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Unilever’s new sustainability plan is wide in its ambition and scope
Unilever’s new sustainability plan is wide in its ambition and scopeWe all, by now, know the problem. Mankind is consuming too much. Three times too much if we wish to maintain the planet’s already depleted renewable resources as they are, research suggests.
So what to do? Consumer giant Unilever has a plan, launched in a blaze of publicity in November, and it even has a name: Sustainable Living.
The intent is clear: 50 exacting social, environmental and economic targets over the next ten years. In scale and depth, the commitments are arguably unprecedented for a company the size of Unilever.
By 2020, for instance, the Anglo-Dutch multinational pledges to halve its products’ environmental footprint. On the supply side, 100% of its agricultural raw materials – “everything from green tea to purple carrots” – will be sustainably sourced. And, not to overlook the public health crisis, one billion people will be helped to improve their health and wellbeing.
Paul Polman, Unilever’s chief executive, is not wrong to call the plan “ambitious and challenging”. Each target alone represents a huge undertaking. Put together, they are mammoth.
So is it worth the effort? Will such commitments really make a difference? Unilever obviously thinks so. If it remains true to its word, the next decade will see it plough millions of dollars into turning its plan into reality.
Naturally, much of the plan’s impact will rest on Unilever’s ability to deliver. And the odds are far from certain.
In its favour, Unilever has already made some big strides. Take its supply chains. European sales of the company’s Lipton Yellow Label and PG Tips teabags, for example, are now entirely Rainforest Alliance certified.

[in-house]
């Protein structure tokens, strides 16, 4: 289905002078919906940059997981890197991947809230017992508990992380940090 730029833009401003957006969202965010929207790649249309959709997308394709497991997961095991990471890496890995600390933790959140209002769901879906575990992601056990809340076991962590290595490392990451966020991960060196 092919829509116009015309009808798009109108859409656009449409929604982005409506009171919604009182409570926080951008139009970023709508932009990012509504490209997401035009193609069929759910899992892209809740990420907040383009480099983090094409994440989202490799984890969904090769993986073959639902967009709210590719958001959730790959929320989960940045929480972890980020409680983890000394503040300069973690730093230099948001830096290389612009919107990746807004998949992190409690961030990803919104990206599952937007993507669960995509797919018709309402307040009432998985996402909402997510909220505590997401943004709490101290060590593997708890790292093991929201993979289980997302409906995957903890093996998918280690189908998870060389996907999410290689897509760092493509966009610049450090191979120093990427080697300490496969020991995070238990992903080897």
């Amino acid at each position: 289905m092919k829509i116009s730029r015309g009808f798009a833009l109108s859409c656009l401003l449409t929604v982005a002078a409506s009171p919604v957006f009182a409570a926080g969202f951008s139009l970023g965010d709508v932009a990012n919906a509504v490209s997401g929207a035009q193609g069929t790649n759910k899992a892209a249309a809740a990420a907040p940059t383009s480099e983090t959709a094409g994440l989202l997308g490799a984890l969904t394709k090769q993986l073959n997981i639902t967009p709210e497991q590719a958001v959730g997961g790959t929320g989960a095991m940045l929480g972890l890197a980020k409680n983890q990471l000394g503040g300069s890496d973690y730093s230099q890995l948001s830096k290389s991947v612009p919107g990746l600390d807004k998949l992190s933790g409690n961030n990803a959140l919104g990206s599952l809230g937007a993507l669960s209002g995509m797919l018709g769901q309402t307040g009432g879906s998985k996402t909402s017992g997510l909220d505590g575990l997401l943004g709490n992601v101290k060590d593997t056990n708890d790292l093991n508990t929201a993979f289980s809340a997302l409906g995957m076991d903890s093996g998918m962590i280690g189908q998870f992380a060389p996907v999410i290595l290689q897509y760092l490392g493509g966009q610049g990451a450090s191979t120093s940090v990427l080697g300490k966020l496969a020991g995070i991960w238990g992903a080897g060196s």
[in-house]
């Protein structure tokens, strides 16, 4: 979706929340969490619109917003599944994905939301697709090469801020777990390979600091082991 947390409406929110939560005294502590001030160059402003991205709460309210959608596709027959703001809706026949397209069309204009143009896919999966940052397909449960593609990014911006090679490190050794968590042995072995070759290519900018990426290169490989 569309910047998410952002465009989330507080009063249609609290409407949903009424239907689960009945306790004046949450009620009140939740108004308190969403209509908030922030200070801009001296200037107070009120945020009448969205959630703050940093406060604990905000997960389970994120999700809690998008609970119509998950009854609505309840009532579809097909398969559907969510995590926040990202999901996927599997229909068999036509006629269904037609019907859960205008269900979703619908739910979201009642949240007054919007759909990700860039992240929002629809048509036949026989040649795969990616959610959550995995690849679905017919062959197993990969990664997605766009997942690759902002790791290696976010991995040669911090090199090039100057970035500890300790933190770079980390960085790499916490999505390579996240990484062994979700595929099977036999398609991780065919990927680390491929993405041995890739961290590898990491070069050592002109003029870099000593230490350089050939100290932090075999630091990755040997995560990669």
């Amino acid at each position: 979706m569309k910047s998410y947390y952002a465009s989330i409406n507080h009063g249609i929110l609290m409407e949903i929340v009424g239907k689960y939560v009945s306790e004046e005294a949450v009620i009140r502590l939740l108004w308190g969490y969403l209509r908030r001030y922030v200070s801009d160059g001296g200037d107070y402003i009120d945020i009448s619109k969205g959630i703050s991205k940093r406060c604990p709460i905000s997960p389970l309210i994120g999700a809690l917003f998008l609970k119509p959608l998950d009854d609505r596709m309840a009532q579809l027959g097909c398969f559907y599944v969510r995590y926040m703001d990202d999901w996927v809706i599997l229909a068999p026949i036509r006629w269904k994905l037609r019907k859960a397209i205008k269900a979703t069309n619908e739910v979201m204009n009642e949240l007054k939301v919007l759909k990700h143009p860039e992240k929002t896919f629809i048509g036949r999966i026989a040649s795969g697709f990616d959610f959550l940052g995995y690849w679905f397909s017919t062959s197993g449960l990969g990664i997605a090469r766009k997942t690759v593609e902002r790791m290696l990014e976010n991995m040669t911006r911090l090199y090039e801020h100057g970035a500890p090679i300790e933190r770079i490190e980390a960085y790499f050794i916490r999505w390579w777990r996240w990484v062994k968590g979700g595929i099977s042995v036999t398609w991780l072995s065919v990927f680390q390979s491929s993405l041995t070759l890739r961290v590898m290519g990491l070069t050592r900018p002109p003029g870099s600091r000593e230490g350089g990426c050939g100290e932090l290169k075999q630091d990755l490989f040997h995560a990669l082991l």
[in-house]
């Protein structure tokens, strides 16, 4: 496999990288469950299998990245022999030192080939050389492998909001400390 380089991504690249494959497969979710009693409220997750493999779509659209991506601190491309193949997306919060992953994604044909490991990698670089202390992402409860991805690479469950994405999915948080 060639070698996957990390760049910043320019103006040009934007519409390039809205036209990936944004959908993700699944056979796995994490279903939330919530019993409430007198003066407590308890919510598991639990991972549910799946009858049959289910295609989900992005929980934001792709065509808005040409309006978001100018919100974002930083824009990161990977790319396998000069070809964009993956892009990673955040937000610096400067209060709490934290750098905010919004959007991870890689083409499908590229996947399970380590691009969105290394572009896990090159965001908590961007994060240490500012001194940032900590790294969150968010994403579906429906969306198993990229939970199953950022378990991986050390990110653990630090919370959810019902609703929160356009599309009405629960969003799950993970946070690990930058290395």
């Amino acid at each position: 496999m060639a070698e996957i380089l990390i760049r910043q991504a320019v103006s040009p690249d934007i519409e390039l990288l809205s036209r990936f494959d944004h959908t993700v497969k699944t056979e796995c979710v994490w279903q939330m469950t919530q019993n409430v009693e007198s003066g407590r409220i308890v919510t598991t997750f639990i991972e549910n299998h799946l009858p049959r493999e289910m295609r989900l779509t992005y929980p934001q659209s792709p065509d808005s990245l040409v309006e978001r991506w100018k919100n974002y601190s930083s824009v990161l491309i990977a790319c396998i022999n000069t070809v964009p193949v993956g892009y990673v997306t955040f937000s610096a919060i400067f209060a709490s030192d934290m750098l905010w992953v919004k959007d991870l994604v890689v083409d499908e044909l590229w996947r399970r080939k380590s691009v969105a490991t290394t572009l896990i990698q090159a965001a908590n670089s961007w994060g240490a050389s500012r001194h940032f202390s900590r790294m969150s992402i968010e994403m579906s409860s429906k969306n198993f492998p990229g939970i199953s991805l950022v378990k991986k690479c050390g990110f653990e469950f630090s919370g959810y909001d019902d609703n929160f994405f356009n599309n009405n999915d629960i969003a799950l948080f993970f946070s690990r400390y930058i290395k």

But Unilever buys big, and by its own admission it needs to speed up progress ten-fold over the next decade to reach full sustainability.
There’s a knowledge gap too: it currently has no idea how to make at least one-fifth of its agricultural supply chain sustainable.
Likewise, challenges abound regarding its products. Some are technical, such as reducing the water requirement of washing liquids. Others depend on consumer choice, such as the general preference for sugary, fatty foods over healthier options.
As Jonathan Porritt, founder of UK environment group Forum for the Future, asked at the Unilever plan’s launch: “When will a Magnum ice-cream be the embodiment of sustainable gratification?” The inference: not for a while.
If we presume Unilever does hit all its targets by 2020, what then? Will the world be a better place? Again, Polman expresses confidence, and to an extent, he’s right. Already, 15 million people in India have safe drinking water thanks to the company’s PureIt purifier product. Any multiple of that figure marks a positive development.
But Polman himself admits that the Sustainable Living Plan would have “failed” if 2020 arrives and other companies have not got on board.
Systemic change ultimately lies not in single product solutions, but in alterations to the general infrastructure, argues John Elkington, co-founder of UK consultancy SustainAbility.
“It’s wonderful that Unilever is doing this,” he said, also speaking at the launch, “but what can we do to get the infrastructure required?”
Lobbying policymakers marks one crucial step and Unilever is not silent on that front. Later this year, for instance, it intends to call for a moratorium on deforestation in south-east Asia.
The list of other steps runs on, however: persuading industry laggards, convincing investor sceptics, cajoling reluctant consumers, getting buy-in from developing countries, increasing the understanding of regulators. All are needed to build structural solutions.
Ultimately, Unilever’s pledge points to a new model of doing business: one in which economic growth is “decoupled” from negative socio-economic costs. One company, however large, cannot shape the system. But it can but signal the way.